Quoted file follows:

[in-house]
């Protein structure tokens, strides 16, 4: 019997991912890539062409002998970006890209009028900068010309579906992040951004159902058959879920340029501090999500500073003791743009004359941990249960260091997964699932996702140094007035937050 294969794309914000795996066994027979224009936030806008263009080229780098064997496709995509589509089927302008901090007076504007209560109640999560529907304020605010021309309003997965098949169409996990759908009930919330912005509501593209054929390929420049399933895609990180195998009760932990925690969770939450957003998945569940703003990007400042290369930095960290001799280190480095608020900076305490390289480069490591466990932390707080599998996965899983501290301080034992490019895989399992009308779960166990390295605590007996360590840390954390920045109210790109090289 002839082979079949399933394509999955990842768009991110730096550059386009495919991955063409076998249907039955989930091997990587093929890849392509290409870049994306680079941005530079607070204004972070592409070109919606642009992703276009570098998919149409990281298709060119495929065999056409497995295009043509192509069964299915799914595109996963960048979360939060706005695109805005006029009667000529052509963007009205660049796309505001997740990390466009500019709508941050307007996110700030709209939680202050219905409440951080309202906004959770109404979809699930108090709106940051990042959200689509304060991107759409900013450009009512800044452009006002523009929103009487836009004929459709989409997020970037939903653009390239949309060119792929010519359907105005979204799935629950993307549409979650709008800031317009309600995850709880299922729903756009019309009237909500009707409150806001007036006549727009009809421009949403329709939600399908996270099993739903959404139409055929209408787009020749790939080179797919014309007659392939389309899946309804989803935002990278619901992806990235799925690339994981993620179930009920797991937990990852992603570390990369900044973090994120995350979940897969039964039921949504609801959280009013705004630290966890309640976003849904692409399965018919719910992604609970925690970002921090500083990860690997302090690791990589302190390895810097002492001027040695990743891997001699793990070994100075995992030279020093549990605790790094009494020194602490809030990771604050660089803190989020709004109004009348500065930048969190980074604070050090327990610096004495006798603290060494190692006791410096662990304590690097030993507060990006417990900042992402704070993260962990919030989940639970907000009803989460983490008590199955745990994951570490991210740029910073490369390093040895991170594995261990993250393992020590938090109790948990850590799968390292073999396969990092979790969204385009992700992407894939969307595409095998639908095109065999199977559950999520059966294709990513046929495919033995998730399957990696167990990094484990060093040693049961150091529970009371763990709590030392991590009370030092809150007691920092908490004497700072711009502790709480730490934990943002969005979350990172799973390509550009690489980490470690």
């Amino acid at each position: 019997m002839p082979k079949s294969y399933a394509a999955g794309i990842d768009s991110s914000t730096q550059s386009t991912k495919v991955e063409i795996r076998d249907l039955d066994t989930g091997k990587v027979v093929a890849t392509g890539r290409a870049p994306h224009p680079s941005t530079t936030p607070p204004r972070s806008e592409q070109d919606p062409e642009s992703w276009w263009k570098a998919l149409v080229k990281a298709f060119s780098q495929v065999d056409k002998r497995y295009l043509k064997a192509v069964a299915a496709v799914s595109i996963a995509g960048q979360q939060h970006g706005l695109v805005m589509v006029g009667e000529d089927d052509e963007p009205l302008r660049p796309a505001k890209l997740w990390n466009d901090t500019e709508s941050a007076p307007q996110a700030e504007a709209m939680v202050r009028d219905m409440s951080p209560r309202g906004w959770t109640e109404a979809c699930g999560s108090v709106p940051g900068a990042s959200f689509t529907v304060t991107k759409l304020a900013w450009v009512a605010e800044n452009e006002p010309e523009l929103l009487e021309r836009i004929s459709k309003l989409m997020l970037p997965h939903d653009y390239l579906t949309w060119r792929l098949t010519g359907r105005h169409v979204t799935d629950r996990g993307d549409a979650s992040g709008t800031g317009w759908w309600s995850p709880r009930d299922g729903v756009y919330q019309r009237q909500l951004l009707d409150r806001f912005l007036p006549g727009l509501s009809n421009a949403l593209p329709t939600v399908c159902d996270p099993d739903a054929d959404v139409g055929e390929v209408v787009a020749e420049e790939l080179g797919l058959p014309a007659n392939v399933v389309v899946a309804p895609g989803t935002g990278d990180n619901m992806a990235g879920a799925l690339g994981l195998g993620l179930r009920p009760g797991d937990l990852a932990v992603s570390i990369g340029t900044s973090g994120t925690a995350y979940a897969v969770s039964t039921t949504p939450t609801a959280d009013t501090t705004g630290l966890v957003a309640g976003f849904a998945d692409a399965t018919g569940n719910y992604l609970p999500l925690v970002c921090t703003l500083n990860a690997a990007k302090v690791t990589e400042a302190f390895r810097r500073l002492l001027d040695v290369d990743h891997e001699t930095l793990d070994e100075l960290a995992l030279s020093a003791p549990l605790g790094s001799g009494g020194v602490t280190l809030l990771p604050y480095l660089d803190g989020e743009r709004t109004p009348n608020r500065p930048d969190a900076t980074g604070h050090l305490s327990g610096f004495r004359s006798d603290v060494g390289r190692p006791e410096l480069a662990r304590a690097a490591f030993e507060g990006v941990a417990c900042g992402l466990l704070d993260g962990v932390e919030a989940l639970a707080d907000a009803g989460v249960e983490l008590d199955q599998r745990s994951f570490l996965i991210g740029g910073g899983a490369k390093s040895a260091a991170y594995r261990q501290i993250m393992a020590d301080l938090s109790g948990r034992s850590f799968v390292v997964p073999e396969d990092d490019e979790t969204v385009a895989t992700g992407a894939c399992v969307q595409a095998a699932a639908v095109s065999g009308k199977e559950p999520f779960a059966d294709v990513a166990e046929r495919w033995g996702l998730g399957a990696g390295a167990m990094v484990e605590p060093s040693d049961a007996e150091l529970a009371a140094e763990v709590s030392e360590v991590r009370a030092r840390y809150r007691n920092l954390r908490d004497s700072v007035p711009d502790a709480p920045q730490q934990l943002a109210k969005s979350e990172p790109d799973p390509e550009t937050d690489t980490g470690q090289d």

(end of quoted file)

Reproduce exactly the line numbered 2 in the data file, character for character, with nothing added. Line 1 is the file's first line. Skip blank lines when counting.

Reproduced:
């Protein structure tokens, strides 16, 4: 019997991912890539062409002998970006890209009028900068010309579906992040951004159902058959879920340029501090999500500073003791743009004359941990249960260091997964699932996702140094007035937050 294969794309914000795996066994027979224009936030806008263009080229780098064997496709995509589509089927302008901090007076504007209560109640999560529907304020605010021309309003997965098949169409996990759908009930919330912005509501593209054929390929420049399933895609990180195998009760932990925690969770939450957003998945569940703003990007400042290369930095960290001799280190480095608020900076305490390289480069490591466990932390707080599998996965899983501290301080034992490019895989399992009308779960166990390295605590007996360590840390954390920045109210790109090289 002839082979079949399933394509999955990842768009991110730096550059386009495919991955063409076998249907039955989930091997990587093929890849392509290409870049994306680079941005530079607070204004972070592409070109919606642009992703276009570098998919149409990281298709060119495929065999056409497995295009043509192509069964299915799914595109996963960048979360939060706005695109805005006029009667000529052509963007009205660049796309505001997740990390466009500019709508941050307007996110700030709209939680202050219905409440951080309202906004959770109404979809699930108090709106940051990042959200689509304060991107759409900013450009009512800044452009006002523009929103009487836009004929459709989409997020970037939903653009390239949309060119792929010519359907105005979204799935629950993307549409979650709008800031317009309600995850709880299922729903756009019309009237909500009707409150806001007036006549727009009809421009949403329709939600399908996270099993739903959404139409055929209408787009020749790939080179797919014309007659392939389309899946309804989803935002990278619901992806990235799925690339994981993620179930009920797991937990990852992603570390990369900044973090994120995350979940897969039964039921949504609801959280009013705004630290966890309640976003849904692409399965018919719910992604609970925690970002921090500083990860690997302090690791990589302190390895810097002492001027040695990743891997001699793990070994100075995992030279020093549990605790790094009494020194602490809030990771604050660089803190989020709004109004009348500065930048969190980074604070050090327990610096004495006798603290060494190692006791410096662990304590690097030993507060990006417990900042992402704070993260962990919030989940639970907000009803989460983490008590199955745990994951570490991210740029910073490369390093040895991170594995261990993250393992020590938090109790948990850590799968390292073999396969990092979790969204385009992700992407894939969307595409095998639908095109065999199977559950999520059966294709990513046929495919033995998730399957990696167990990094484990060093040693049961150091529970009371763990709590030392991590009370030092809150007691920092908490004497700072711009502790709480730490934990943002969005979350990172799973390509550009690489980490470690």